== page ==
The MODIS ET product (MOD16) estimates ET globally every day at 1 km, using global surface meteorology data to compute the atmospheric demand (potential evaporation) combined with fraction of photosynthetically active radiation (FPAR)/LAI data from MODIS and the MODIS land-cover map (Mu et al. 2011).

The Global Land Evaporation Amsterdam Model (GLEAM) product is based on a model approach that calculates, at the daily base, the different evapotranspiration components, that is, interception loss, bare soil evaporation, and transpiration, and takes into account soil moisture stress (Miralles et al. 2011). The precipitation forcing data for GLEAM are obtained from remote sensing products and syntheses of rain gauges, and information on the vegetation cover fraction is derived from MODIS. GLEAM is provided at a spatial resolution of 0.25°.

3) Evapotranspiration

In situ measurements of ET by eddy covariance are also used to evaluate ALMIP2 results. Latent heat fluxes were computed according to the eddy covariance methodology using standardized routines as detailed in Timouk et al. (2009). For 24-h averaged fluxes, accuracy on the order of 10 W m−2 was estimated. The energy balance closure revealed a small imbalance of −5 W m−2 during the dry season and 9 W m−2 during the wet season, with standard deviations equal to 14 and 14.6 W m−2, respectively.

Site 17 is privileged among the three local eddy covariance sites because it is quite homogeneous at the kilometric spatial scale (Garrigues et al. 2008) and is well representative of the larger scale of the ALMIP2 0.05° grid, which makes the comparison meaningful. It is composed of deep sandy soils (referred to as dune and interdune soil types in Table 1) over which an herbaceous vegetation layer develops during the wet season. Some scattered trees and bushes are also present in the tower fetch area, with a canopy cover that accounts for about 3% of the area (see the site photograph in Fig. 1).

Local measurements at this site have already been employed to validate remote sensing products [evapotranspiration (Garcia et al. 2013), soil moisture at different scales (Baup et al. 2011; Fatras et al. 2012; Louvet et al. 2015), LAI (Mougin et al. 2009), and albedo (Samain et al. 2008)] and model outputs at the mesoscale (Lohou et al. 2014). In addition, local and mesoscale forcing are quite similar at this site and local-scale simulations by STEP compare quite well with the simulations by the same model over the corresponding grid when run at the mesoscale.

d. ALMIP2 models

The 20 ALMIP2 models used in this study and the different options employed to perform the simulations are listed in Table 2. Although almost all models employ the ECOCLIMAP2 database to derive soil and vegetation characteristics, not all models use the whole set of parameters provided, some having intrinsic formulations or specific data for some variables. In particular, three models were run with a dynamic LAI formulation (CLM_CN, ORCHIDEE_dyn, and STEP). Five models (hereafter indicated by adding _Spec to the model acronym) have employed, in addition to the ECOCLIMAP2 soil information, the specific soil map prepared for the Mali site. Precipitation and meteorological forcing are the same for all models.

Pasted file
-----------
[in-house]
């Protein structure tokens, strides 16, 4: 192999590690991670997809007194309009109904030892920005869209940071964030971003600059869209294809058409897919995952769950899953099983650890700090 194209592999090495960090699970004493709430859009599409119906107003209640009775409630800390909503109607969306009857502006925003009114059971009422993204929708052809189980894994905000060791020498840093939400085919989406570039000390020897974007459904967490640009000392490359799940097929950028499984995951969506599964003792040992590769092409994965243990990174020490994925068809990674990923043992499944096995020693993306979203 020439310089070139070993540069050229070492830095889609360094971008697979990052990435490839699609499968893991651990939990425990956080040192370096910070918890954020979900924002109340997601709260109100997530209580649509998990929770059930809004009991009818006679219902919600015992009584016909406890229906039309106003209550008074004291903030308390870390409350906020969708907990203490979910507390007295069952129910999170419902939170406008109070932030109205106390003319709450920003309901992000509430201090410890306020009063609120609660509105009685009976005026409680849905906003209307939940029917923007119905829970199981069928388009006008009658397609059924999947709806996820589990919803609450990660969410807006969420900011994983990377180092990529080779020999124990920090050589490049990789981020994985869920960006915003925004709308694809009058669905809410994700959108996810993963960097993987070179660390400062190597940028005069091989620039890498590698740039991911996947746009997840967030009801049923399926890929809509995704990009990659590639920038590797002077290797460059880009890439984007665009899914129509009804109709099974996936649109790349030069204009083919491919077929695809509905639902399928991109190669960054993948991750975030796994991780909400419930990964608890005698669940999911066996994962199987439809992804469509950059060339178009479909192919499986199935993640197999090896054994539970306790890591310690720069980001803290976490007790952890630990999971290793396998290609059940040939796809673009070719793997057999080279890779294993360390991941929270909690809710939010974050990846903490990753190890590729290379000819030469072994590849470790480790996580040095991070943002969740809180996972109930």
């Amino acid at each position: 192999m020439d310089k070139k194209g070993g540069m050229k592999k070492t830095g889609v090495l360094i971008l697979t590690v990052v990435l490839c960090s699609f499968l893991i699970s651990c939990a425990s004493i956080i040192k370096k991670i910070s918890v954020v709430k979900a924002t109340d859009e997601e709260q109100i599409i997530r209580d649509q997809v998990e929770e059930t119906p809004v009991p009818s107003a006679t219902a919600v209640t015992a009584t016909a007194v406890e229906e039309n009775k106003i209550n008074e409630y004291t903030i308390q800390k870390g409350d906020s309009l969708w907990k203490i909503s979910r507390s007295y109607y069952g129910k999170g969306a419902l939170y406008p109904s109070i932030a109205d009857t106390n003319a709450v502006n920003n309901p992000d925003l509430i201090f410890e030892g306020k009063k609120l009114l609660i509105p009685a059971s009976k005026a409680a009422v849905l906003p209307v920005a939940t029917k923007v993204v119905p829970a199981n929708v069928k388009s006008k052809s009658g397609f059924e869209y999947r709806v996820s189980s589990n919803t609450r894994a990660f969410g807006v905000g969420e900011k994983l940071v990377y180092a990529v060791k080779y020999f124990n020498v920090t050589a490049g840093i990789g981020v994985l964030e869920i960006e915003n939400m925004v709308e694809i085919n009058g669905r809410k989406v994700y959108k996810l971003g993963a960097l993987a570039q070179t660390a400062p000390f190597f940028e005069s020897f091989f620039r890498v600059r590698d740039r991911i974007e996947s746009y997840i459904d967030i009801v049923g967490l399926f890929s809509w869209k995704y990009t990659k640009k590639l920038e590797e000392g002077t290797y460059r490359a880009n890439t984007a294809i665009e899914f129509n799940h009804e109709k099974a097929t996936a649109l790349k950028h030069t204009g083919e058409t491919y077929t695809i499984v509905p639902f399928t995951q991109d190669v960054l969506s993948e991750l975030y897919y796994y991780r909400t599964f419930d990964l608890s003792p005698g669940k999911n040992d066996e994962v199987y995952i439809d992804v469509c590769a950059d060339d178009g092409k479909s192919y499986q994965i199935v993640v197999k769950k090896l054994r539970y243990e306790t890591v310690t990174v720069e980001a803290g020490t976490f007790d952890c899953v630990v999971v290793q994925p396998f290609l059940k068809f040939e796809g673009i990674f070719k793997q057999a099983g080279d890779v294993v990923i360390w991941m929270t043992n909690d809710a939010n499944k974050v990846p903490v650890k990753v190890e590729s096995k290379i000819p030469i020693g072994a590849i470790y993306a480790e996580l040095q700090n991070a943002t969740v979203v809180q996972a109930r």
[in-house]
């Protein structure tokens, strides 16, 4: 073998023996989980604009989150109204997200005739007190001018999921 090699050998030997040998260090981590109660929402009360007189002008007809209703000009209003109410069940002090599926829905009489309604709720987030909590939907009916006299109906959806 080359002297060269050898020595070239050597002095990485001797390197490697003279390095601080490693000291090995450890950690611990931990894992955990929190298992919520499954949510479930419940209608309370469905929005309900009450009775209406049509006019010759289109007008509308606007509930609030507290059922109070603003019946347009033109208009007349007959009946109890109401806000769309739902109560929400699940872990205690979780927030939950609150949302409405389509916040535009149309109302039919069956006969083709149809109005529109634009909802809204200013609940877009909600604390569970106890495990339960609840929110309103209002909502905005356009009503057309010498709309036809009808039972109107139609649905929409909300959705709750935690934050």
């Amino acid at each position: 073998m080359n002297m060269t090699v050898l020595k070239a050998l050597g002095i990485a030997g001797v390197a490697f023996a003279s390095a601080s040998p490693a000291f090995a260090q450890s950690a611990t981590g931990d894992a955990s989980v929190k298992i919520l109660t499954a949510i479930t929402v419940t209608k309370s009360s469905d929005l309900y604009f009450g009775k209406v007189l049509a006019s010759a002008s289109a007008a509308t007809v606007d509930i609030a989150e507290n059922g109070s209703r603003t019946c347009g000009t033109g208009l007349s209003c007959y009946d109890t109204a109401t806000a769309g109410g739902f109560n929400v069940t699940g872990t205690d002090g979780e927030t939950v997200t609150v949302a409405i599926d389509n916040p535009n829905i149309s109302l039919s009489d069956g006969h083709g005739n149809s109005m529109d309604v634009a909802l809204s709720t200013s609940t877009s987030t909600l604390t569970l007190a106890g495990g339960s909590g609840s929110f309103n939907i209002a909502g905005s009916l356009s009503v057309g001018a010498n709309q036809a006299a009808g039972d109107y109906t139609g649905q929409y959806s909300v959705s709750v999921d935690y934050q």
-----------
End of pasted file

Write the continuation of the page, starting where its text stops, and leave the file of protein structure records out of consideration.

Table 2.

ALMIP2 models employed in this study (in the hydrological description, SAT stands for saturation excess runoff, INF stands for infiltration excess or Hortonian runoff, and SL stands for soil layers).

ALMIP2 models employed in this study (in the hydrological description, SAT stands for saturation excess runoff, INF stands for infiltration excess or Hortonian runoff, and SL stands for soil layers).
ALMIP2 models employed in this study (in the hydrological description, SAT stands for saturation excess runoff, INF stands for infiltration excess or Hortonian runoff, and SL stands for soil layers).

e. Methods employed for the analysis

The evaluation of the LSMs’ performances is carried out at three different scales. Over the entire mesosite, the spatial organization of the water balance components is assessed by regressing annual rainfall versus annual runoff, drainage, total runoff, evaporation, transpiration, and ET over all grid points of the mesosite.

At the watershed scale, runoff from the ALMIP2 models is calculated as follows. All the runoff generated in a grid cell at least partially contained in the Agoufou watershed (see Fig. 1) is multiplied by the fractional area belonging to the watershed, according to a 30-m-resolution land-cover map derived from Landsat classification. This weighted runoff is then transferred into the pond. At the weekly time scale of observations, we can consider the transfer as immediate. In contrast, to exclude contributions from the grid not entirely composed of deep sandy soils, only the grid points entirely contained in the Z area are considered for model evaluation in zero runoff zones.